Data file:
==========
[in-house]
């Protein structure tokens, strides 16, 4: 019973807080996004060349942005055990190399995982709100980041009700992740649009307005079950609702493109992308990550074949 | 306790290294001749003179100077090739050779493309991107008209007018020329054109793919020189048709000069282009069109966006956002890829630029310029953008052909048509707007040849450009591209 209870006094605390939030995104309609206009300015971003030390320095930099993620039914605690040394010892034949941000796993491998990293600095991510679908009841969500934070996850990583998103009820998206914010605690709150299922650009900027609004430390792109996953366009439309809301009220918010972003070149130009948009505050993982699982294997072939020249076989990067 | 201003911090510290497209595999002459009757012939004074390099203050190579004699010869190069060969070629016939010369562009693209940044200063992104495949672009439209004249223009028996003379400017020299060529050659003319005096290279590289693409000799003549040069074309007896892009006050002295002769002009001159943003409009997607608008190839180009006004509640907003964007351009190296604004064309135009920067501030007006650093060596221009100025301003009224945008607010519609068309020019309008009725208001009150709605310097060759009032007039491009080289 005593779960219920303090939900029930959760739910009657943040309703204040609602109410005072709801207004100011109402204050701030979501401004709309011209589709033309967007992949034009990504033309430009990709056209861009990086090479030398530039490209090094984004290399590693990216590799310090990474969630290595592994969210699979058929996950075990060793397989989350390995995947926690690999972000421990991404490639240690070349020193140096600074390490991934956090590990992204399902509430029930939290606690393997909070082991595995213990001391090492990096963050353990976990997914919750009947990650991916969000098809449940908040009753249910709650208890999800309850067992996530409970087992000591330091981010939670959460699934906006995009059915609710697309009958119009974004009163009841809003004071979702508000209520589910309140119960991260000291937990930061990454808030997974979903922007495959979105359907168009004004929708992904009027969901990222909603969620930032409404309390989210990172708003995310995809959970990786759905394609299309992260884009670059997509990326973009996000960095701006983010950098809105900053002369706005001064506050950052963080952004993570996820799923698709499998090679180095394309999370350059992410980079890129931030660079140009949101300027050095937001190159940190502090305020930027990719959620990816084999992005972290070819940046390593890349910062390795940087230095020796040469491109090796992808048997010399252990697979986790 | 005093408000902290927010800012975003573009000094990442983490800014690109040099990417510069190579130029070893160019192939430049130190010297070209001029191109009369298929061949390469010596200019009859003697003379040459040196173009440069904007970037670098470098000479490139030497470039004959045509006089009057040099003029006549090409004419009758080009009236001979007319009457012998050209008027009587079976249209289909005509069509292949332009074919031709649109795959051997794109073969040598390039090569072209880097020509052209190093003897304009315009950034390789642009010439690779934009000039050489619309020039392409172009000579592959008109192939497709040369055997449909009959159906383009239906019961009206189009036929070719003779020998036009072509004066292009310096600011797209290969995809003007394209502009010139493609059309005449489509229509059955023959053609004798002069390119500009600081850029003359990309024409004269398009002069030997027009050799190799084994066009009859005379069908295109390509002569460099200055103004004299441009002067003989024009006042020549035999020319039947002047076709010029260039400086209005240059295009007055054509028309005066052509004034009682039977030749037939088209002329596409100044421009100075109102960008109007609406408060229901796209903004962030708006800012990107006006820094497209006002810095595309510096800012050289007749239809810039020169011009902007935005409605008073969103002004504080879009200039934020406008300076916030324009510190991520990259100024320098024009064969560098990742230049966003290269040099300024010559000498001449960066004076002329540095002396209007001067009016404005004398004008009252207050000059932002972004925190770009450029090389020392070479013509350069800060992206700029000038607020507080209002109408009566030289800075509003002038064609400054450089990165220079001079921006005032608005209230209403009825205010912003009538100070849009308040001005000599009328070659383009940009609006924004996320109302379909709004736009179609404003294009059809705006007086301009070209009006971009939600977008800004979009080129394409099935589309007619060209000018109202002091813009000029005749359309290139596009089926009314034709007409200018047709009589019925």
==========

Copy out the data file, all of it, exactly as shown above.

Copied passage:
[in-house]
């Protein structure tokens, strides 16, 4: 019973807080996004060349942005055990190399995982709100980041009700992740649009307005079950609702493109992308990550074949 | 306790290294001749003179100077090739050779493309991107008209007018020329054109793919020189048709000069282009069109966006956002890829630029310029953008052909048509707007040849450009591209 209870006094605390939030995104309609206009300015971003030390320095930099993620039914605690040394010892034949941000796993491998990293600095991510679908009841969500934070996850990583998103009820998206914010605690709150299922650009900027609004430390792109996953366009439309809301009220918010972003070149130009948009505050993982699982294997072939020249076989990067 | 201003911090510290497209595999002459009757012939004074390099203050190579004699010869190069060969070629016939010369562009693209940044200063992104495949672009439209004249223009028996003379400017020299060529050659003319005096290279590289693409000799003549040069074309007896892009006050002295002769002009001159943003409009997607608008190839180009006004509640907003964007351009190296604004064309135009920067501030007006650093060596221009100025301003009224945008607010519609068309020019309008009725208001009150709605310097060759009032007039491009080289 005593779960219920303090939900029930959760739910009657943040309703204040609602109410005072709801207004100011109402204050701030979501401004709309011209589709033309967007992949034009990504033309430009990709056209861009990086090479030398530039490209090094984004290399590693990216590799310090990474969630290595592994969210699979058929996950075990060793397989989350390995995947926690690999972000421990991404490639240690070349020193140096600074390490991934956090590990992204399902509430029930939290606690393997909070082991595995213990001391090492990096963050353990976990997914919750009947990650991916969000098809449940908040009753249910709650208890999800309850067992996530409970087992000591330091981010939670959460699934906006995009059915609710697309009958119009974004009163009841809003004071979702508000209520589910309140119960991260000291937990930061990454808030997974979903922007495959979105359907168009004004929708992904009027969901990222909603969620930032409404309390989210990172708003995310995809959970990786759905394609299309992260884009670059997509990326973009996000960095701006983010950098809105900053002369706005001064506050950052963080952004993570996820799923698709499998090679180095394309999370350059992410980079890129931030660079140009949101300027050095937001190159940190502090305020930027990719959620990816084999992005972290070819940046390593890349910062390795940087230095020796040469491109090796992808048997010399252990697979986790 | 005093408000902290927010800012975003573009000094990442983490800014690109040099990417510069190579130029070893160019192939430049130190010297070209001029191109009369298929061949390469010596200019009859003697003379040459040196173009440069904007970037670098470098000479490139030497470039004959045509006089009057040099003029006549090409004419009758080009009236001979007319009457012998050209008027009587079976249209289909005509069509292949332009074919031709649109795959051997794109073969040598390039090569072209880097020509052209190093003897304009315009950034390789642009010439690779934009000039050489619309020039392409172009000579592959008109192939497709040369055997449909009959159906383009239906019961009206189009036929070719003779020998036009072509004066292009310096600011797209290969995809003007394209502009010139493609059309005449489509229509059955023959053609004798002069390119500009600081850029003359990309024409004269398009002069030997027009050799190799084994066009009859005379069908295109390509002569460099200055103004004299441009002067003989024009006042020549035999020319039947002047076709010029260039400086209005240059295009007055054509028309005066052509004034009682039977030749037939088209002329596409100044421009100075109102960008109007609406408060229901796209903004962030708006800012990107006006820094497209006002810095595309510096800012050289007749239809810039020169011009902007935005409605008073969103002004504080879009200039934020406008300076916030324009510190991520990259100024320098024009064969560098990742230049966003290269040099300024010559000498001449960066004076002329540095002396209007001067009016404005004398004008009252207050000059932002972004925190770009450029090389020392070479013509350069800060992206700029000038607020507080209002109408009566030289800075509003002038064609400054450089990165220079001079921006005032608005209230209403009825205010912003009538100070849009308040001005000599009328070659383009940009609006924004996320109302379909709004736009179609404003294009059809705006007086301009070209009006971009939600977008800004979009080129394409099935589309007619060209000018109202002091813009000029005749359309290139596009089926009314034709007409200018047709009589019925």